The plasticity of TH17 and Treg cells is well established as human Tregs, in a given proinflammatory environment can adopt TH17 phenotype and express IL-17 (46–48). Similarly, Foxp3-expressing human TH17 cells retain suppressive functions (47). Our data therefore suggest that potassium induces the TH17-Tregs plasticity by inducing Foxp3 in TH17 cells. Whether potassium-mediated induction of Foxp3 into TH17 cells leads these cells to develop a suppressive phenotype is the topic of future work. Lastly, IL-21 appears to play a key role in development of TH17 cells through STAT3, a transcription factor required for the differentiation of TH17 cells in vivo (42). However, it is not clear whether our gene–environment interaction data suggest a specific role for IL-21 in potassium-mediated induction of Foxp3.
Our study has several notable strengths, including prospectively collected and updated information on diet and other important life style factors, corroborative findings from gene–environment interactions, and compelling correlative in vitro functional studies. Taken together, these provide complementary lines of evidence that enhance the likelihood that the association between dietary potassium and IBD is causal. We acknowledge limitations of our study, including measurement errors arising from use of FFQs to estimate dietary potassium and sodium and a limited sample size in our analyses of gene–environment interaction. Lastly, we acknowledge that potassium concentration is tightly regulated in the extracellular fluids (~5 mEq/L). However, its concentration in the gut lumen and the mucosal cells vary significantly (16–130 mEg/L), therefore, concentrations (2.5–40 mM) used in our in vitro experiments appear to be in physiologic range. In addition, similar concentrations were used in recent study evaluating the inhibitory effect of potassium on antitumor T cell response (45).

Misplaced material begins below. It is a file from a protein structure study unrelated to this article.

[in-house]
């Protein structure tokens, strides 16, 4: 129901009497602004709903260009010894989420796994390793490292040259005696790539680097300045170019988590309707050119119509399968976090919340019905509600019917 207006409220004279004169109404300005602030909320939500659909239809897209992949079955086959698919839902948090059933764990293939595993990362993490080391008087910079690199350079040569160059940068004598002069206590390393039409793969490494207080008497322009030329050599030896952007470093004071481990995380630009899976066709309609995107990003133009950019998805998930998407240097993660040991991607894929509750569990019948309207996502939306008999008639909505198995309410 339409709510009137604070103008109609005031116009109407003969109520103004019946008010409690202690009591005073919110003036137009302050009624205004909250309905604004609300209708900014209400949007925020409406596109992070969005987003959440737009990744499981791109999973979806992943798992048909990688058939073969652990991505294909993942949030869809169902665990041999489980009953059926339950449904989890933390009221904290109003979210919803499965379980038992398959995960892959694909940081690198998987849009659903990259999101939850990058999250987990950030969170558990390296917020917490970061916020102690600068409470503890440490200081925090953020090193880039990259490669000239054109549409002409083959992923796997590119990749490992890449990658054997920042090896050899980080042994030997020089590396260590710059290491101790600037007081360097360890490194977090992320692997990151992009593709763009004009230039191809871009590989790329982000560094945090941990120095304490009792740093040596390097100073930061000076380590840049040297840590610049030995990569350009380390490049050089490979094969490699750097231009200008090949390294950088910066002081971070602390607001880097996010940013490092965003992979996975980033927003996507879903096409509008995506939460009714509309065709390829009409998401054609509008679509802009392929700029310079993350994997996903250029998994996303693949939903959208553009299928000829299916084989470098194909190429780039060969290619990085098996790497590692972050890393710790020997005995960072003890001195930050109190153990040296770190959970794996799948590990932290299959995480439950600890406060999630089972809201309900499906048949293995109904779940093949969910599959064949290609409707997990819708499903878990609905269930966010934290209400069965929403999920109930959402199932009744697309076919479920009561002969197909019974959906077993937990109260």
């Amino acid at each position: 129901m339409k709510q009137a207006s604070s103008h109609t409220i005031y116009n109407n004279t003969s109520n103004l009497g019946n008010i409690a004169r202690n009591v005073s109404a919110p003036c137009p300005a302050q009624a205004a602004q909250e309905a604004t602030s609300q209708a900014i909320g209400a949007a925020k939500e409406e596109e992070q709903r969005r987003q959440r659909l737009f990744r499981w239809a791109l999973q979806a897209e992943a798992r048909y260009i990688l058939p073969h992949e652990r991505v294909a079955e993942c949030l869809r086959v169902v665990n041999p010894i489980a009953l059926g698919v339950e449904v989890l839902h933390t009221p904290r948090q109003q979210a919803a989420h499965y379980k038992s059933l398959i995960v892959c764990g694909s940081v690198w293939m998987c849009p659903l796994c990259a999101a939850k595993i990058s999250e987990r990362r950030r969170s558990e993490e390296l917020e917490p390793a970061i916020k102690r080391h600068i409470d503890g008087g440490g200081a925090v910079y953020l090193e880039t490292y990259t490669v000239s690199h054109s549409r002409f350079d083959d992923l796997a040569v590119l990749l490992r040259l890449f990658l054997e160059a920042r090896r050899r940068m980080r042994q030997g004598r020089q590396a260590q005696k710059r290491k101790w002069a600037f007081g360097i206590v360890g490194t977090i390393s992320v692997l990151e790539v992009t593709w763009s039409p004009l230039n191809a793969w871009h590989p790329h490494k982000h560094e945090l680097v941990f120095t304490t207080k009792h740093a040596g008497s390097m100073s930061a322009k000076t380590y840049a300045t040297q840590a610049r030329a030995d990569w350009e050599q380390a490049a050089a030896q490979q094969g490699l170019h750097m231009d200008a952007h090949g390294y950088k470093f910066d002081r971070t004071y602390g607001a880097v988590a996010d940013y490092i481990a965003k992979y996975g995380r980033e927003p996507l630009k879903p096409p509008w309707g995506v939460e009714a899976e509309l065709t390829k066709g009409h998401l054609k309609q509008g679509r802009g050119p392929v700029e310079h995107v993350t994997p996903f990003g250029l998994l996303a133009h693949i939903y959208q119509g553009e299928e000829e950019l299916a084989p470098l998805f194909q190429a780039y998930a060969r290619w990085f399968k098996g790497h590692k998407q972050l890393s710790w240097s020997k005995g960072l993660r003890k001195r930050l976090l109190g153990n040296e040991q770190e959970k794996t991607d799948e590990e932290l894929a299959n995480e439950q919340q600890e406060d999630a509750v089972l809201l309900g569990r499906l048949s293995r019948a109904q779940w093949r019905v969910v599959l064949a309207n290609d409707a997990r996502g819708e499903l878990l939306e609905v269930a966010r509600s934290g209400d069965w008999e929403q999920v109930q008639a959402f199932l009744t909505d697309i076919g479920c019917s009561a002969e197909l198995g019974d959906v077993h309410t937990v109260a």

In conclusion, we show that dietary potassium is inversely associated with risk of CD with both in vitro and gene–environment interaction data suggesting a potential role for potassium in regulating immune tolerance through its effect on Tregs and TH17 pathway. To our knowledge this is the first study demonstrating a potential interaction between dietary intake, genetic risk, and immune function on risk of developing CD. Further research to better elucidate the precise mechanisms by which dietary potassium may modulate immune tolerance through regulating the TH17/Tregs balance is warranted. Finally, investigating a role for dietary potassium in modulating disease activity among patients with established CD and specific genotype should be a high priority.
This study was carried out in accordance with the recommendations of “Human Research Committee at Partners Healthcare” with written informed consent from all subjects. All subjects gave written informed consent in accordance with the Declaration of Helsinki. The protocol was approved by the “Human Research Committee at Partners Healthcare.”